Railhead by Philip Reeve

Railhead is a very well written and intriguing YA themed science fiction tale. Although the appearance and description may seem like steampunk, this is very grounded in a cyberpunkish sci fi setting featuring androids, a sentient cybernet, and interstellar travel. Several twists and turns take the plot in places not expected and the pace is brisk.

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Story: Zen is a petty thief surviving on the fringes of a futuristic society advanced by trains with the capability of travelling to different worlds. Society is watched over by a benevolent AI structure, gifter of the Star gate travel and the sentient trains. When Zen becomes embroiled with a strange rebel who seemingly is everywhere and nowhere, he will uncover a web of lies that could undo everything upon which society is built.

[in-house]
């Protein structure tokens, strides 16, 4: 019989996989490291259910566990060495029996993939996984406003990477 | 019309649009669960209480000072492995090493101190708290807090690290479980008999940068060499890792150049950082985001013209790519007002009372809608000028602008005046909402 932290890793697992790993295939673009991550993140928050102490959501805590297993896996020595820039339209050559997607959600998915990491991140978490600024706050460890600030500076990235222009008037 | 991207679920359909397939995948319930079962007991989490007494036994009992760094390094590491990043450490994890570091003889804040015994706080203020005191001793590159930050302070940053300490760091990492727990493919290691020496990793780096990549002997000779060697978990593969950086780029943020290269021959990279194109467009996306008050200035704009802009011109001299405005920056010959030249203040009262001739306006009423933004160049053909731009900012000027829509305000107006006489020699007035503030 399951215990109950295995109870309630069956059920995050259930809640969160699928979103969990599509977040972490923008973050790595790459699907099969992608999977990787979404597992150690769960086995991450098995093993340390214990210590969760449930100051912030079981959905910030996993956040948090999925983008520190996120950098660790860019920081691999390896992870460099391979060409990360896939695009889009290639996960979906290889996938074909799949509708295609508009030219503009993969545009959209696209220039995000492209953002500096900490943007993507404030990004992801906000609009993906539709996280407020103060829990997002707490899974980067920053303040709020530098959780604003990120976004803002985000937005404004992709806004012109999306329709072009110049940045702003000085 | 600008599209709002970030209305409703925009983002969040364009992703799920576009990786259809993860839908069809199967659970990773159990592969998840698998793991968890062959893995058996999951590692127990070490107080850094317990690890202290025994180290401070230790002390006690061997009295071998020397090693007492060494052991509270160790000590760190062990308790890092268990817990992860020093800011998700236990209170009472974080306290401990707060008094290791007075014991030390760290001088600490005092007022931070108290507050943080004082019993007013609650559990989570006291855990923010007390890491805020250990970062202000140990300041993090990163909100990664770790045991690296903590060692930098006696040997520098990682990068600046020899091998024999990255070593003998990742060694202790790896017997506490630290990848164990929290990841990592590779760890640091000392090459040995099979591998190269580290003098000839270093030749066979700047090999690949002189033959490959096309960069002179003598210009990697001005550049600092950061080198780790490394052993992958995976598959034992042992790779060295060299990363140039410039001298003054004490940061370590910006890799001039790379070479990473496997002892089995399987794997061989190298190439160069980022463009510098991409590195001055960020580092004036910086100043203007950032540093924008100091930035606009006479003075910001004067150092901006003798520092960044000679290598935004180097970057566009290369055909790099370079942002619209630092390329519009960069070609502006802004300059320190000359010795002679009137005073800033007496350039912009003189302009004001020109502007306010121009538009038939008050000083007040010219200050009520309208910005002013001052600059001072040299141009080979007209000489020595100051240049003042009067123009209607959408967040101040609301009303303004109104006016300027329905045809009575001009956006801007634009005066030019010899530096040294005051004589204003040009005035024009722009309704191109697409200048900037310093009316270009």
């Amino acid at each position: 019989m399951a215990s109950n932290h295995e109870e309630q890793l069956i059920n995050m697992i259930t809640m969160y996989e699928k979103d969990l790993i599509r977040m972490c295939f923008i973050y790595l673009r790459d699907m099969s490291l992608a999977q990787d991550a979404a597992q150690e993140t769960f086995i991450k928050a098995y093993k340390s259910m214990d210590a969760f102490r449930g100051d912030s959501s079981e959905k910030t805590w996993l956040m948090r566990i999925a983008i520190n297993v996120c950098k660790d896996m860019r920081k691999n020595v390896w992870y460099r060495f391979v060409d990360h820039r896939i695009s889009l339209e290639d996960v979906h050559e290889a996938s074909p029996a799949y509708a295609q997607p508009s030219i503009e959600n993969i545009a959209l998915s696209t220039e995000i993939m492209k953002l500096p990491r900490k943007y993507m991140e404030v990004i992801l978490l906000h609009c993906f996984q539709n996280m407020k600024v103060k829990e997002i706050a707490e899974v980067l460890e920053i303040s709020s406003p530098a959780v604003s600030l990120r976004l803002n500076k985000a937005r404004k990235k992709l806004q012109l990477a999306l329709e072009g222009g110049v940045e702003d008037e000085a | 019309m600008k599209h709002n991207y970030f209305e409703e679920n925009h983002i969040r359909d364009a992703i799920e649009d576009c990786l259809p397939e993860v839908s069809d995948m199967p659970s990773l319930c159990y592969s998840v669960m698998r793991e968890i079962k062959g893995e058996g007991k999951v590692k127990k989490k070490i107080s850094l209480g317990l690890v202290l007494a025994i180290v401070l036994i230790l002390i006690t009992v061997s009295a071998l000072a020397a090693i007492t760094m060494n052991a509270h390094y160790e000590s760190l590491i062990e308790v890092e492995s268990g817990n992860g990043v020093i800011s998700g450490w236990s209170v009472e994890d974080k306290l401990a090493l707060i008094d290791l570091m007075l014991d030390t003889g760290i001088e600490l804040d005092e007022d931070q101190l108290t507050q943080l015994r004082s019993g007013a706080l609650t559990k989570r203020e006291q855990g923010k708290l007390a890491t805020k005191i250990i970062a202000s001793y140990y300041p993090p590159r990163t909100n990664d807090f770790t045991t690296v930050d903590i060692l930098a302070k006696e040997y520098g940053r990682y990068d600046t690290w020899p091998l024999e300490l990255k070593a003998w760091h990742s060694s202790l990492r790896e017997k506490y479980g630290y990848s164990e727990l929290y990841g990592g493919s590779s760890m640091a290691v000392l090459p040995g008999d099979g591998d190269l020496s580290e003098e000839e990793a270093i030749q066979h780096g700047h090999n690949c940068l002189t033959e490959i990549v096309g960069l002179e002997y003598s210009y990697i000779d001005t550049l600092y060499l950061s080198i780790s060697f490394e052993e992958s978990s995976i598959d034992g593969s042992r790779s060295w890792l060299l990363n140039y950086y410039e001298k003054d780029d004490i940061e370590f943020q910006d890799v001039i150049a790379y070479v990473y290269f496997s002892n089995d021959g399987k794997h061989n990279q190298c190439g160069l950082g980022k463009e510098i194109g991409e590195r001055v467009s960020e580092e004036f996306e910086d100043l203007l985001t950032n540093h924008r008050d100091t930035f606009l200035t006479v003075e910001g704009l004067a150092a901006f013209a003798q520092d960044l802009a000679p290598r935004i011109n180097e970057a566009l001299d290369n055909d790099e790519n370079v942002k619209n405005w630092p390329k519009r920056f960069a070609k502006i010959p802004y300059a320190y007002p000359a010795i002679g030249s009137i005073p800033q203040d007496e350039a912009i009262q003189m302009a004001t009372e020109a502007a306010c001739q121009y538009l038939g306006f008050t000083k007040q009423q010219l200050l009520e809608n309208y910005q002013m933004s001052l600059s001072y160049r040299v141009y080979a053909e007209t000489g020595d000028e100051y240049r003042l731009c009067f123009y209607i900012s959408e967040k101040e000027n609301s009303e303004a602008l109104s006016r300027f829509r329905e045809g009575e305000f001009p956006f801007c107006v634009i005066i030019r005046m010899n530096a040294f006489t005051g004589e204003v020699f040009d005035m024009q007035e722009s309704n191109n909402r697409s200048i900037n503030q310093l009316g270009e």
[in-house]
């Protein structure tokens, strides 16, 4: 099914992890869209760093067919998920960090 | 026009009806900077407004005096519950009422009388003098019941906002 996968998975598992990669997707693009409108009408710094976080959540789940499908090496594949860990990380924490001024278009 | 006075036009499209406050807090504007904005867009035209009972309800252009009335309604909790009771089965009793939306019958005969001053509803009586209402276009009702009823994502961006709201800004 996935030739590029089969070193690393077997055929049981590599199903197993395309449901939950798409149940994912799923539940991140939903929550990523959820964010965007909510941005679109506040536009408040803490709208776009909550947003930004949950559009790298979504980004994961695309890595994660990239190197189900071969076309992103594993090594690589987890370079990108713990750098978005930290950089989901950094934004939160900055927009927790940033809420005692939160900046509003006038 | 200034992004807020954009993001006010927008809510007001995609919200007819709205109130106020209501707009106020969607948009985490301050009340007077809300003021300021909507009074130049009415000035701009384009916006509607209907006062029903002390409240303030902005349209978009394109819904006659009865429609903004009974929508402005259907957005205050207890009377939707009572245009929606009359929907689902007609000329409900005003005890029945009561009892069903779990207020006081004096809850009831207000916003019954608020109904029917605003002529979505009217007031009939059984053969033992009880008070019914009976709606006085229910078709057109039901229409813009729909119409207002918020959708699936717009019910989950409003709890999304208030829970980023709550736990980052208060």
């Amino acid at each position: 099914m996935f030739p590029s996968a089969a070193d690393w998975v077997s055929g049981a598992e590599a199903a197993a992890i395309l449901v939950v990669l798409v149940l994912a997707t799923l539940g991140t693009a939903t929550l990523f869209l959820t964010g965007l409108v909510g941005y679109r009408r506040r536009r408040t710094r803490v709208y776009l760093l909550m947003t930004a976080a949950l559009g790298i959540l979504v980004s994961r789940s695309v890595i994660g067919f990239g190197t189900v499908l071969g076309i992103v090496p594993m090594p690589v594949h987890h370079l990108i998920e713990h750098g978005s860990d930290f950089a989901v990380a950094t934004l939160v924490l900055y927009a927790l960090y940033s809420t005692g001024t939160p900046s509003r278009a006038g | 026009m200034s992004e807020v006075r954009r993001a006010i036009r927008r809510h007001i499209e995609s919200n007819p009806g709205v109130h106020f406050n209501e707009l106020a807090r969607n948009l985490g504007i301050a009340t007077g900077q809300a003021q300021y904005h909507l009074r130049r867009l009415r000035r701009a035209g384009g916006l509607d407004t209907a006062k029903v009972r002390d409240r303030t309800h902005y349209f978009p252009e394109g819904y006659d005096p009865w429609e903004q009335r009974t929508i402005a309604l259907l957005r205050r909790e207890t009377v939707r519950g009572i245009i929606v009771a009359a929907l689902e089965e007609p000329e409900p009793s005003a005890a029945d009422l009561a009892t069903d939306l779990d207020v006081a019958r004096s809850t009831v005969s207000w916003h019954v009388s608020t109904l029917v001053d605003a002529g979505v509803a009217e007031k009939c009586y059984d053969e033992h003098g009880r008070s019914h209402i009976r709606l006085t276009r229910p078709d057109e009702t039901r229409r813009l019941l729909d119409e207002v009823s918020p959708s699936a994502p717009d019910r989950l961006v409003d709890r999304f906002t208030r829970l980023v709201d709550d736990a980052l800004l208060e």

The breadth of imagination is quite fantastic – from bugs who come together to form a ‘human’ in order to communicate and trains/androids with interesting personalities. Zen comes into contact with many people as he bounces from disaster to disaster. Always a pawn, his actions start small but soon his decisions have some have horrifying consequences with which he has to live. All the while, there is the mystery of his mentally deranged mother and tough-as-nails older sister.

I greatly enjoyed Railhead but still wish Reeve knew how to write female characters. Perhaps this is a pet peeve, but as with the Larklight series, it gets tiring when the women exist solely to cause the male characters confusion, annoyance, or frustration. In Railhead, once again the female characters’ motivations are purely selfish and shallow while the guys are all working on big-picture objectives to save the world.

In all, a good and surprising sci fi read with plenty of action to keep readers riveted. Reviewed from an advance reader copy provided by the publisher.

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